By Lesia Korobaylo, The Ukrainian Weekly
December 23, 2001
TORONTO - In order to promote public awareness about the unprecedented and
tragic Famine-Genocide in Soviet-occupied Ukraine during 1932-1933, the
Toronto Branch of the Ukrainian Canadian Congress organized and sponsored a
commemorative week whose focus was educational programs for students.
Over 370 elementary and high school students actively participated in these
educational programs, which took place at the Ukrainian Canadian Art
Foundation (UCAF) during the week of November 17-25.
Displayed throughout the foundation's gallery was a children's art exhibit
titled "Famine-Genocide Through the Eyes of a Child." This exhibit comprised
210 paintings produced last year by Toronto area students during art
workshops created and conducted by art educator Halia Dmytryshyn. The broad
spectrum of these dramatic and colorful paintings depicted life in Ukraine
from the prosperous years before the Famine-Genocide to the paintings
representing the brutal Soviet campaign of food confiscations, destruction
of property, terror and murder.
Famine-Genocide survivor and teacher Nicholas Latyshko retold his desperate
survival story to the spellbound students. Mr. Latyshko emphasized that the
Famine was not the result of climatic conditions or poor harvest, but was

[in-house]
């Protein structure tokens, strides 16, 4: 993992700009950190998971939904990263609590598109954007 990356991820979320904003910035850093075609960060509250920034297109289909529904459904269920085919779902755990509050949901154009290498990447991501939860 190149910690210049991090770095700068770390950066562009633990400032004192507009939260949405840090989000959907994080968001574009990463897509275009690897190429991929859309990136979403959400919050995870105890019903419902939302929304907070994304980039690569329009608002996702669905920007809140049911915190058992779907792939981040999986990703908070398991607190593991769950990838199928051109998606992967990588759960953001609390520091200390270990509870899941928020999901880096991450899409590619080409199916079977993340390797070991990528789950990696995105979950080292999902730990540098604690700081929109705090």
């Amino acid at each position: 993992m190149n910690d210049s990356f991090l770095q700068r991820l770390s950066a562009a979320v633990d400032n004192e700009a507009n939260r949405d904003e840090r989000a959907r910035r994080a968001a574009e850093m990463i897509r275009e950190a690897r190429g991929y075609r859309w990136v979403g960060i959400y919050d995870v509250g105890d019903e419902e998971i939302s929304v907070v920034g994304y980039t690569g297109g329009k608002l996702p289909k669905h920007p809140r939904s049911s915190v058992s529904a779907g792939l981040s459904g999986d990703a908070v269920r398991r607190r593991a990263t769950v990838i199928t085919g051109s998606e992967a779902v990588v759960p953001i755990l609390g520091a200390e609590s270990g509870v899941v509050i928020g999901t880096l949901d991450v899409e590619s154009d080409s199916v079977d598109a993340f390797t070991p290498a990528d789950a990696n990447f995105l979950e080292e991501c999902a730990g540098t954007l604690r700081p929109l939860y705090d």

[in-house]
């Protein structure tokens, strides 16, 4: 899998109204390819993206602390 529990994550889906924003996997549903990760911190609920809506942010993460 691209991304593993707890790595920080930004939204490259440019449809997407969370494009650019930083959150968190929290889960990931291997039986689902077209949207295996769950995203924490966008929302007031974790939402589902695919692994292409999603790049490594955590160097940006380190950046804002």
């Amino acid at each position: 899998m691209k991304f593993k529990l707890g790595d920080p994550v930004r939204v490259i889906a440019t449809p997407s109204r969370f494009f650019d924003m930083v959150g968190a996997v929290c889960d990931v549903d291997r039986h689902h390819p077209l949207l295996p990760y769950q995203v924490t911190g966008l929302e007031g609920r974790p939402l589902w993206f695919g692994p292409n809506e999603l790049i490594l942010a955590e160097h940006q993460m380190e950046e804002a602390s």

deliberately perpetrated on the Ukrainian people by the Soviet regime.
Education consultant Valentina Kuryliw and educator Marika Szkambara
provided historical lessons; Ms. Dmytryshyn covered the elements of art
related to the children's art exhibit. Information kits included a
Famine-Genocide booklet featuring an extensive bibliography, current
articles, quotes, facts, as well as questionnaires for students.
Of paramount importance were the presentations by students Oleksa Rewa and
Mykhaylo Reay, both very active members in various Ukrainian youth
organizations. Mr. Rewa is a University of Toronto student majoring in Life
Sciences with a minor in Ukrainian Studies. Two years ago while
simultaneously completing his International Baccalaureate and his OAC (grade
13) at the Toronto French School he wrote a major essay, entitled "The
Ukrainian Famine of 1932-1933" for which he earned an A+. Mr. Reay, who is
currently an OAC student at St. Michael's College, wrote a major independent
study essay this year about the Famine-Genocide for his Modern Western
Civilization course and for which he also received an A+. His premise was to
prove that this was not just a famine but that in fact it was genocide.
In their presentations to the students, Messrs. Rewa and Reay outlined their
research methods, referred to the wealth of information available on the
Internet, recommended obtaining key information from the Ukrainian Canadian
Research and Documentation Center, read excerpts from their essays and
encouraged the students to also write about this genocidal famine.
It is worth noting that in this fourth year of educational programs
presented by the Toronto Ukrainian Canadian Congress, an increasing number
of students are not only learning but are writing about the Famine-Genocide
for their school assignments. The hope is that this will provide additional
impetus for educators striving to incorporate study of this genocide into
the school curriculum.